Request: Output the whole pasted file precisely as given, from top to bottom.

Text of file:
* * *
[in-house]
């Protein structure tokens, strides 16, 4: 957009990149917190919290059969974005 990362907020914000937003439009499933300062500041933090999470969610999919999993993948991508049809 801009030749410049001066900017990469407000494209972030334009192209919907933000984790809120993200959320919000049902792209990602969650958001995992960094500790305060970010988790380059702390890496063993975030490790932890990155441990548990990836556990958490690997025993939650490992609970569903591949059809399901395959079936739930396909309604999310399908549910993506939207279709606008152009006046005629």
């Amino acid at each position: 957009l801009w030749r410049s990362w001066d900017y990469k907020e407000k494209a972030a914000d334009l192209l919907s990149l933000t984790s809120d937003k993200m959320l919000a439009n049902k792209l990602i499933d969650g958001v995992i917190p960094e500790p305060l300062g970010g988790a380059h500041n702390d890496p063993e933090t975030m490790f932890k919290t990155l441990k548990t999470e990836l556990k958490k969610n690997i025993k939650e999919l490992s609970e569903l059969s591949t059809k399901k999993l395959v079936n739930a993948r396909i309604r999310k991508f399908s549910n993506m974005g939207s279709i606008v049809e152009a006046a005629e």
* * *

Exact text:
[in-house]
């Protein structure tokens, strides 16, 4: 957009990149917190919290059969974005 990362907020914000937003439009499933300062500041933090999470969610999919999993993948991508049809 801009030749410049001066900017990469407000494209972030334009192209919907933000984790809120993200959320919000049902792209990602969650958001995992960094500790305060970010988790380059702390890496063993975030490790932890990155441990548990990836556990958490690997025993939650490992609970569903591949059809399901395959079936739930396909309604999310399908549910993506939207279709606008152009006046005629």
């Amino acid at each position: 957009l801009w030749r410049s990362w001066d900017y990469k907020e407000k494209a972030a914000d334009l192209l919907s990149l933000t984790s809120d937003k993200m959320l919000a439009n049902k792209l990602i499933d969650g958001v995992i917190p960094e500790p305060l300062g970010g988790a380059h500041n702390d890496p063993e933090t975030m490790f932890k919290t990155l441990k548990t999470e990836l556990k958490k969610n690997i025993k939650e999919l490992s609970e569903l059969s591949t059809k399901k999993l395959v079936n739930a993948r396909i309604r999310k991508f399908s549910n993506m974005g939207s279709i606008v049809e152009a006046a005629e």